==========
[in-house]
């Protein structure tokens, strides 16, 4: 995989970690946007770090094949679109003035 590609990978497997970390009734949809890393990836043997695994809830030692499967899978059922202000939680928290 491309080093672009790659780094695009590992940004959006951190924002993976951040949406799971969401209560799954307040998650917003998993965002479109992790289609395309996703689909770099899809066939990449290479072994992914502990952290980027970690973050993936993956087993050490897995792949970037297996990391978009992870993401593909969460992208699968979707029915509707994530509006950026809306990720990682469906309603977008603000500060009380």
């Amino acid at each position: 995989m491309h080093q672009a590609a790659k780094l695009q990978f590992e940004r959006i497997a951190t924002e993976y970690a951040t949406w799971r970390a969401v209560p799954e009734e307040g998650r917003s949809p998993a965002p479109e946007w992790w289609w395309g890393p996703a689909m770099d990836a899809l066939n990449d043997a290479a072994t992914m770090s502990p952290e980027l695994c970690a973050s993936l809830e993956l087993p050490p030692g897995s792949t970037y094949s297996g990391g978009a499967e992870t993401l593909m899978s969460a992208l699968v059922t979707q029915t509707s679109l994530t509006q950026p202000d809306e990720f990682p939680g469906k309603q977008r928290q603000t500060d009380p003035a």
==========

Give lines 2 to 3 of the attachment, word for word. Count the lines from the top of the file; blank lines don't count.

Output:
């Protein structure tokens, strides 16, 4: 995989970690946007770090094949679109003035 590609990978497997970390009734949809890393990836043997695994809830030692499967899978059922202000939680928290 491309080093672009790659780094695009590992940004959006951190924002993976951040949406799971969401209560799954307040998650917003998993965002479109992790289609395309996703689909770099899809066939990449290479072994992914502990952290980027970690973050993936993956087993050490897995792949970037297996990391978009992870993401593909969460992208699968979707029915509707994530509006950026809306990720990682469906309603977008603000500060009380």
């Amino acid at each position: 995989m491309h080093q672009a590609a790659k780094l695009q990978f590992e940004r959006i497997a951190t924002e993976y970690a951040t949406w799971r970390a969401v209560p799954e009734e307040g998650r917003s949809p998993a965002p479109e946007w992790w289609w395309g890393p996703a689909m770099d990836a899809l066939n990449d043997a290479a072994t992914m770090s502990p952290e980027l695994c970690a973050s993936l809830e993956l087993p050490p030692g897995s792949t970037y094949s297996g990391g978009a499967e992870t993401l593909m899978s969460a992208l699968v059922t979707q029915t509707s679109l994530t509006q950026p202000d809306e990720f990682p939680g469906k309603q977008r928290q603000t500060d009380p003035a």